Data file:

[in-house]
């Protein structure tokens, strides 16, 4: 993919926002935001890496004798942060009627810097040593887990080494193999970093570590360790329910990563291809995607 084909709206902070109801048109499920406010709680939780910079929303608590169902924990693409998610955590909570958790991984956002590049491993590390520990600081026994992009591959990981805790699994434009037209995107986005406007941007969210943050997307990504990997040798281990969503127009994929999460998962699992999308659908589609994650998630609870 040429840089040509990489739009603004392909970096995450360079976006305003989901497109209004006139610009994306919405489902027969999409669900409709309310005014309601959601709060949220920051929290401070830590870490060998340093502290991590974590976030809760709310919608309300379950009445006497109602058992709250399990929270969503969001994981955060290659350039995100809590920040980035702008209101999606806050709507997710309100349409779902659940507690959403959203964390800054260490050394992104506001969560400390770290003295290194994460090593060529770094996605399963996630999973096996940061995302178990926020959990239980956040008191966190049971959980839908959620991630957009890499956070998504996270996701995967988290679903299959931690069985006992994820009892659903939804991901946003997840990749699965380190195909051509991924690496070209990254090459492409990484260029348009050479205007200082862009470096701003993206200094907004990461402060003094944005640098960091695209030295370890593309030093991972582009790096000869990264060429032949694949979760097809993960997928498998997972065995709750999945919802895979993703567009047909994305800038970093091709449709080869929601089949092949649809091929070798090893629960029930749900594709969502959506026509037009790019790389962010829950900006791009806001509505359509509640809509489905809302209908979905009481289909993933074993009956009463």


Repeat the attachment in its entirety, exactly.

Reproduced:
[in-house]
């Protein structure tokens, strides 16, 4: 993919926002935001890496004798942060009627810097040593887990080494193999970093570590360790329910990563291809995607 084909709206902070109801048109499920406010709680939780910079929303608590169902924990693409998610955590909570958790991984956002590049491993590390520990600081026994992009591959990981805790699994434009037209995107986005406007941007969210943050997307990504990997040798281990969503127009994929999460998962699992999308659908589609994650998630609870 040429840089040509990489739009603004392909970096995450360079976006305003989901497109209004006139610009994306919405489902027969999409669900409709309310005014309601959601709060949220920051929290401070830590870490060998340093502290991590974590976030809760709310919608309300379950009445006497109602058992709250399990929270969503969001994981955060290659350039995100809590920040980035702008209101999606806050709507997710309100349409779902659940507690959403959203964390800054260490050394992104506001969560400390770290003295290194994460090593060529770094996605399963996630999973096996940061995302178990926020959990239980956040008191966190049971959980839908959620991630957009890499956070998504996270996701995967988290679903299959931690069985006992994820009892659903939804991901946003997840990749699965380190195909051509991924690496070209990254090459492409990484260029348009050479205007200082862009470096701003993206200094907004990461402060003094944005640098960091695209030295370890593309030093991972582009790096000869990264060429032949694949979760097809993960997928498998997972065995709750999945919802895979993703567009047909994305800038970093091709449709080869929601089949092949649809091929070798090893629960029930749900594709969502959506026509037009790019790389962010829950900006791009806001509505359509509640809509489905809302209908979905009481289909993933074993009956009463």